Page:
I've read the odd article about those (and others) games being about small progression, rewarding the player with small, or larger rewards for each stage he completes (levels, tech advances, etc) , with the requirements for each new step getting steeper and steeper. Also, another attribute is the occasional (and usually random) finds, such as unique items. While this is true, and easily applicable to many other "addictive" games (The diablo series, and it's spiritual heritage of the Roguelike games immediately comes to mind), it's also applicable to almost every game out there. RPGs are most easily defined by these qualities. RTS as well (tech trees, getting new units, missions getting longer and harder with bigger rewards).

However, this is not the general rule at all. The FPS genre, which is known to be seriously "addictive" does not include those attributes. Even more extreme, the puzzle genre doesn't even come close to include those traits. It is true that contemporary designers like PopCap insert their games with many elements that are designed to increase the addictive element, such as player level system, highly responsive game environment (items react to mouse overs, music changes with the game, etc) rewards that increase and expand the gameplay and more, but can the same be said of Microsoft Solitaire, or MineSweeper? Hardly. Those games, the scourge of office productivity offers none of the above. In fact, in term of game design, those two are supposed to be anything BUT addictive, offering the exact same pointless experience every time, with no rewarding, progressing or anything even similar.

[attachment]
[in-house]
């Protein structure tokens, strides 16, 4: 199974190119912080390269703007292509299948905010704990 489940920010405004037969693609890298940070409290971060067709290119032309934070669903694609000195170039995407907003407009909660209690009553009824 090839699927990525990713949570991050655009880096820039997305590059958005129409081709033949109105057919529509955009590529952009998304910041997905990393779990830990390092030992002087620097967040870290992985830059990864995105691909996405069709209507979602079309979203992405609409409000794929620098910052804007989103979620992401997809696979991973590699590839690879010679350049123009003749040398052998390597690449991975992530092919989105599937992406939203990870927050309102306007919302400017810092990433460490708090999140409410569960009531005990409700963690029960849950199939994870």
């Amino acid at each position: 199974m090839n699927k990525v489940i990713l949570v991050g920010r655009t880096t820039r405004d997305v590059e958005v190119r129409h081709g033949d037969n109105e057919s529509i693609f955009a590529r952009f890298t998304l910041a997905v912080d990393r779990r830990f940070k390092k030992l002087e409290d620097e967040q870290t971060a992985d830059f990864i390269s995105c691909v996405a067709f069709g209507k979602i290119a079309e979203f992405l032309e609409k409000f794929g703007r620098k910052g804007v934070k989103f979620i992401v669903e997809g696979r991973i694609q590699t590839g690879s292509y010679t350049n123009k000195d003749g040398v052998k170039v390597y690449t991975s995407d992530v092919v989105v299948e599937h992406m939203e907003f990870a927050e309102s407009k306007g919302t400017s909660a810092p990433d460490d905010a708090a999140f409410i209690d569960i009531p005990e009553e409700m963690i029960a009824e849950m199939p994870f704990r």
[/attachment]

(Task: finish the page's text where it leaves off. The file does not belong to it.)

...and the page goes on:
So what is that addictive element? Apparently, human nature. We, and not game design, supply the added element that makes a game addictive. In fact, calling a game "addictive" is actually a misnomer. It suggests that the game has qualities that make us addicted to it, which it isn't. When we call a game "addictive" we mean it "sucks you in" and makes you play it for hours. That's not addictive. Addictive, or narcotic substances creates a temporary change in the mind, or body, chemistry, altering our reaction to the environment, but, and much more importantly, also cause a withdrawal effect to occur.

In the end, it's all about people. We get addicted to games, even to simple, mind numbing repetitive ones like Solitaire. We get addicted to online chats, to TV watching, to food, to sleep, you name it. It doesn't have to alter the pleasure cores in our brain, or mess with our sensory perception to make us addicted, and it definitely doesn't have to cause us a physical withdrawal discomfort. We develop those ourselves. It's perfectly human nature.

Friday, January 13, 2006

Stuff of the day

Cool page of the day:
Saw this via Kotaku, a comparison of American and Japanese Xbox covers. Interesting comparisons, not exactly what you thought. Most people might be under the impression that either a: the Japanese get the better covers, or b: The Japanese get some dolled up "anime" style covers. In reality, it's neither, both, and something else completely.

Cool Visual Component of the day:
It's a VS.NET Windows Form component, so it's not exactly something I would even consider under pain of pain to attach the word "cool" or "recommended" to, but, all things considered, this mind-map component called TreeGX is really nice, if only it didn't belong to that cardinal sin called Visual Basic. For anyone interested in Mindmaps, I still find FreeMind to be the better, open source, free (as in an unlicensed beer) product. (Found this through the Secret Geek)

Cool Too Much Free Time project of the day:
The Brass Lantern links us to The Non-Comp Review Project 2005 is a compilation of reviews for every Interactive Fiction game released in 2005, which hasn't been part of the IFComp (the Interactive Fiction Competition).
To the uninitiated, Interactive Fiction is a genre also known as Text Adventure, the insanely brainy format that brought to us classics like A Mind Forever Voyaging and PlanetFall, as well as modern Gems like Spider and Web, So Far & All Roads, and, naturally, the usual overrated "classics".

Cool coincidence (?) of the day: